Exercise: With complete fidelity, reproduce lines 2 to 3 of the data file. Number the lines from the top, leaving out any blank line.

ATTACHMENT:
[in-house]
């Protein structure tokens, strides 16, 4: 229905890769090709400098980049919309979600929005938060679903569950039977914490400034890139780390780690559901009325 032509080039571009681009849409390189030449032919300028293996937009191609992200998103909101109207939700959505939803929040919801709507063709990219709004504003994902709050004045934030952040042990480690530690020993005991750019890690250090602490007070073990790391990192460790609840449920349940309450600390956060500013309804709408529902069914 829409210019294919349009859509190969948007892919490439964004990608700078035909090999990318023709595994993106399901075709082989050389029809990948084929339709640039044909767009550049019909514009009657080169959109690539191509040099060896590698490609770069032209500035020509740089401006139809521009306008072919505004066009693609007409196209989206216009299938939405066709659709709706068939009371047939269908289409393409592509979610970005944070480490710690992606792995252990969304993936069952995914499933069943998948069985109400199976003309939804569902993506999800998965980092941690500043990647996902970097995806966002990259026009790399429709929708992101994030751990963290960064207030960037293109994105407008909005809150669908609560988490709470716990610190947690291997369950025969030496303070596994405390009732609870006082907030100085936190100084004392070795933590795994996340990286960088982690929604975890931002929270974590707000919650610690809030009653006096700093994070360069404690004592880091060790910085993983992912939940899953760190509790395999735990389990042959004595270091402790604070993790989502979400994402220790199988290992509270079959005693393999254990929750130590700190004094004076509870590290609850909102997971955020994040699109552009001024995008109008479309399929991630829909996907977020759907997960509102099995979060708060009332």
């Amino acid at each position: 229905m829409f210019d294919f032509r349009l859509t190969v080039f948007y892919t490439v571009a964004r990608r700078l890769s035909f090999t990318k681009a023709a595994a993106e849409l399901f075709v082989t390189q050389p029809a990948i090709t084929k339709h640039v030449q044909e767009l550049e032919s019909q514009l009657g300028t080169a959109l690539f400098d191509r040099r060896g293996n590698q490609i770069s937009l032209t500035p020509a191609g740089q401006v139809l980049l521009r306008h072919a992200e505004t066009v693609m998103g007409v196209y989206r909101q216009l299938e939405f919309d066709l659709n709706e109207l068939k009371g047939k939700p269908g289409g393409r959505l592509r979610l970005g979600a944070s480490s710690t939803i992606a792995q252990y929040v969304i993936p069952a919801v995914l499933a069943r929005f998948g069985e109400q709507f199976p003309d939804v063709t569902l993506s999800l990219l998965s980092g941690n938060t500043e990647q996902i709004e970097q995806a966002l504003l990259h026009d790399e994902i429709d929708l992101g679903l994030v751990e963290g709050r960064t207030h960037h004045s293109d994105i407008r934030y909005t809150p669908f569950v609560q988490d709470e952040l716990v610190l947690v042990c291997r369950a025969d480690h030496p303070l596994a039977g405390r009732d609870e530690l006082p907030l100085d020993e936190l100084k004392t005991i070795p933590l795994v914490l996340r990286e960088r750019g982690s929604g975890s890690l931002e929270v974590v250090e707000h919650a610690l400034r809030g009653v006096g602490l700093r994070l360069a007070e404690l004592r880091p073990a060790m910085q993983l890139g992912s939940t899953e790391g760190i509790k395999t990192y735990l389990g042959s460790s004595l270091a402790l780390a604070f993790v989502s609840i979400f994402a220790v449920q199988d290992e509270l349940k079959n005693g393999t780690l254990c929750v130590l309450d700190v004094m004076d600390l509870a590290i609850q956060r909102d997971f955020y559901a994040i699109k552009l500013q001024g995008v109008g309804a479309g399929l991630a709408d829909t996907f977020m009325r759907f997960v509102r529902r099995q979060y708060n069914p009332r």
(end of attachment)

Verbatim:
């Protein structure tokens, strides 16, 4: 229905890769090709400098980049919309979600929005938060679903569950039977914490400034890139780390780690559901009325 032509080039571009681009849409390189030449032919300028293996937009191609992200998103909101109207939700959505939803929040919801709507063709990219709004504003994902709050004045934030952040042990480690530690020993005991750019890690250090602490007070073990790391990192460790609840449920349940309450600390956060500013309804709408529902069914 829409210019294919349009859509190969948007892919490439964004990608700078035909090999990318023709595994993106399901075709082989050389029809990948084929339709640039044909767009550049019909514009009657080169959109690539191509040099060896590698490609770069032209500035020509740089401006139809521009306008072919505004066009693609007409196209989206216009299938939405066709659709709706068939009371047939269908289409393409592509979610970005944070480490710690992606792995252990969304993936069952995914499933069943998948069985109400199976003309939804569902993506999800998965980092941690500043990647996902970097995806966002990259026009790399429709929708992101994030751990963290960064207030960037293109994105407008909005809150669908609560988490709470716990610190947690291997369950025969030496303070596994405390009732609870006082907030100085936190100084004392070795933590795994996340990286960088982690929604975890931002929270974590707000919650610690809030009653006096700093994070360069404690004592880091060790910085993983992912939940899953760190509790395999735990389990042959004595270091402790604070993790989502979400994402220790199988290992509270079959005693393999254990929750130590700190004094004076509870590290609850909102997971955020994040699109552009001024995008109008479309399929991630829909996907977020759907997960509102099995979060708060009332």
């Amino acid at each position: 229905m829409f210019d294919f032509r349009l859509t190969v080039f948007y892919t490439v571009a964004r990608r700078l890769s035909f090999t990318k681009a023709a595994a993106e849409l399901f075709v082989t390189q050389p029809a990948i090709t084929k339709h640039v030449q044909e767009l550049e032919s019909q514009l009657g300028t080169a959109l690539f400098d191509r040099r060896g293996n590698q490609i770069s937009l032209t500035p020509a191609g740089q401006v139809l980049l521009r306008h072919a992200e505004t066009v693609m998103g007409v196209y989206r909101q216009l299938e939405f919309d066709l659709n709706e109207l068939k009371g047939k939700p269908g289409g393409r959505l592509r979610l970005g979600a944070s480490s710690t939803i992606a792995q252990y929040v969304i993936p069952a919801v995914l499933a069943r929005f998948g069985e109400q709507f199976p003309d939804v063709t569902l993506s999800l990219l998965s980092g941690n938060t500043e990647q996902i709004e970097q995806a966002l504003l990259h026009d790399e994902i429709d929708l992101g679903l994030v751990e963290g709050r960064t207030h960037h004045s293109d994105i407008r934030y909005t809150p669908f569950v609560q988490d709470e952040l716990v610190l947690v042990c291997r369950a025969d480690h030496p303070l596994a039977g405390r009732d609870e530690l006082p907030l100085d020993e936190l100084k004392t005991i070795p933590l795994v914490l996340r990286e960088r750019g982690s929604g975890s890690l931002e929270v974590v250090e707000h919650a610690l400034r809030g009653v006096g602490l700093r994070l360069a007070e404690l004592r880091p073990a060790m910085q993983l890139g992912s939940t899953e790391g760190i509790k395999t990192y735990l389990g042959s460790s004595l270091a402790l780390a604070f993790v989502s609840i979400f994402a220790v449920q199988d290992e509270l349940k079959n005693g393999t780690l254990c929750v130590l309450d700190v004094m004076d600390l509870a590290i609850q956060r909102d997971f955020y559901a994040i699109k552009l500013q001024g995008v109008g309804a479309g399929l991630a709408d829909t996907f977020m009325r759907f997960v509102r529902r099995q979060y708060n069914p009332r």